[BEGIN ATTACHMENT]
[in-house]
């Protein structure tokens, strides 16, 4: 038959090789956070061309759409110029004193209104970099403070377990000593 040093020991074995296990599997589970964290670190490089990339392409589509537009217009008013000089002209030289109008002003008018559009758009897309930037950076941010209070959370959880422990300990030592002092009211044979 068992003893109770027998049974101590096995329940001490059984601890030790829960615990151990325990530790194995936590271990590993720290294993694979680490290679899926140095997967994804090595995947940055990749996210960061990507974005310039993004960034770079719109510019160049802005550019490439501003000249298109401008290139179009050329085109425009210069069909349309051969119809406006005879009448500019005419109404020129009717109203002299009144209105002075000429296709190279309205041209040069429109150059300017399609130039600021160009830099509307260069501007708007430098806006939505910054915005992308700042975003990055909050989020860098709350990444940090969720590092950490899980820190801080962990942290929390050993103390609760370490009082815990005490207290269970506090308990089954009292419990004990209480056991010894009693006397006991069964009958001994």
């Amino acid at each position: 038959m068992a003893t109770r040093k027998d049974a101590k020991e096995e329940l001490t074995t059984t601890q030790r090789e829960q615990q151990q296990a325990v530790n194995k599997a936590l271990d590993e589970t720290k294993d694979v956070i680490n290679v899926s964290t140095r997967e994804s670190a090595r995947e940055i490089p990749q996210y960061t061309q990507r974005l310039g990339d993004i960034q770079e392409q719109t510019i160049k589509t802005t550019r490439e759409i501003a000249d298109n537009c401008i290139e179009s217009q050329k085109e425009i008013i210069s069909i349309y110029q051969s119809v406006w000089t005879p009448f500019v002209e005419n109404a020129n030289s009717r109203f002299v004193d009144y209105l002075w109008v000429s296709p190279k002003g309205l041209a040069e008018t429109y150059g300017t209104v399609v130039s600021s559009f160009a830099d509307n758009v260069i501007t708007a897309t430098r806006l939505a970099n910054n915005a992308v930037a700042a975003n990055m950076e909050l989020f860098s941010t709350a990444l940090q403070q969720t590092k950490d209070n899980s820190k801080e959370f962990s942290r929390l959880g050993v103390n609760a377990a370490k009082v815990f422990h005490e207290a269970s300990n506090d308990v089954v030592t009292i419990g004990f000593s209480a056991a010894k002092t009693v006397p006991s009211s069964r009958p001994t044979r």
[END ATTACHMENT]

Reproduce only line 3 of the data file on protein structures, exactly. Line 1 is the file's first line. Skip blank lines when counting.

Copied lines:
């Amino acid at each position: 038959m068992a003893t109770r040093k027998d049974a101590k020991e096995e329940l001490t074995t059984t601890q030790r090789e829960q615990q151990q296990a325990v530790n194995k599997a936590l271990d590993e589970t720290k294993d694979v956070i680490n290679v899926s964290t140095r997967e994804s670190a090595r995947e940055i490089p990749q996210y960061t061309q990507r974005l310039g990339d993004i960034q770079e392409q719109t510019i160049k589509t802005t550019r490439e759409i501003a000249d298109n537009c401008i290139e179009s217009q050329k085109e425009i008013i210069s069909i349309y110029q051969s119809v406006w000089t005879p009448f500019v002209e005419n109404a020129n030289s009717r109203f002299v004193d009144y209105l002075w109008v000429s296709p190279k002003g309205l041209a040069e008018t429109y150059g300017t209104v399609v130039s600021s559009f160009a830099d509307n758009v260069i501007t708007a897309t430098r806006l939505a970099n910054n915005a992308v930037a700042a975003n990055m950076e909050l989020f860098s941010t709350a990444l940090q403070q969720t590092k950490d209070n899980s820190k801080e959370f962990s942290r929390l959880g050993v103390n609760a377990a370490k009082v815990f422990h005490e207290a269970s300990n506090d308990v089954v030592t009292i419990g004990f000593s209480a056991a010894k002092t009693v006397p006991s009211s069964r009958p001994t044979r």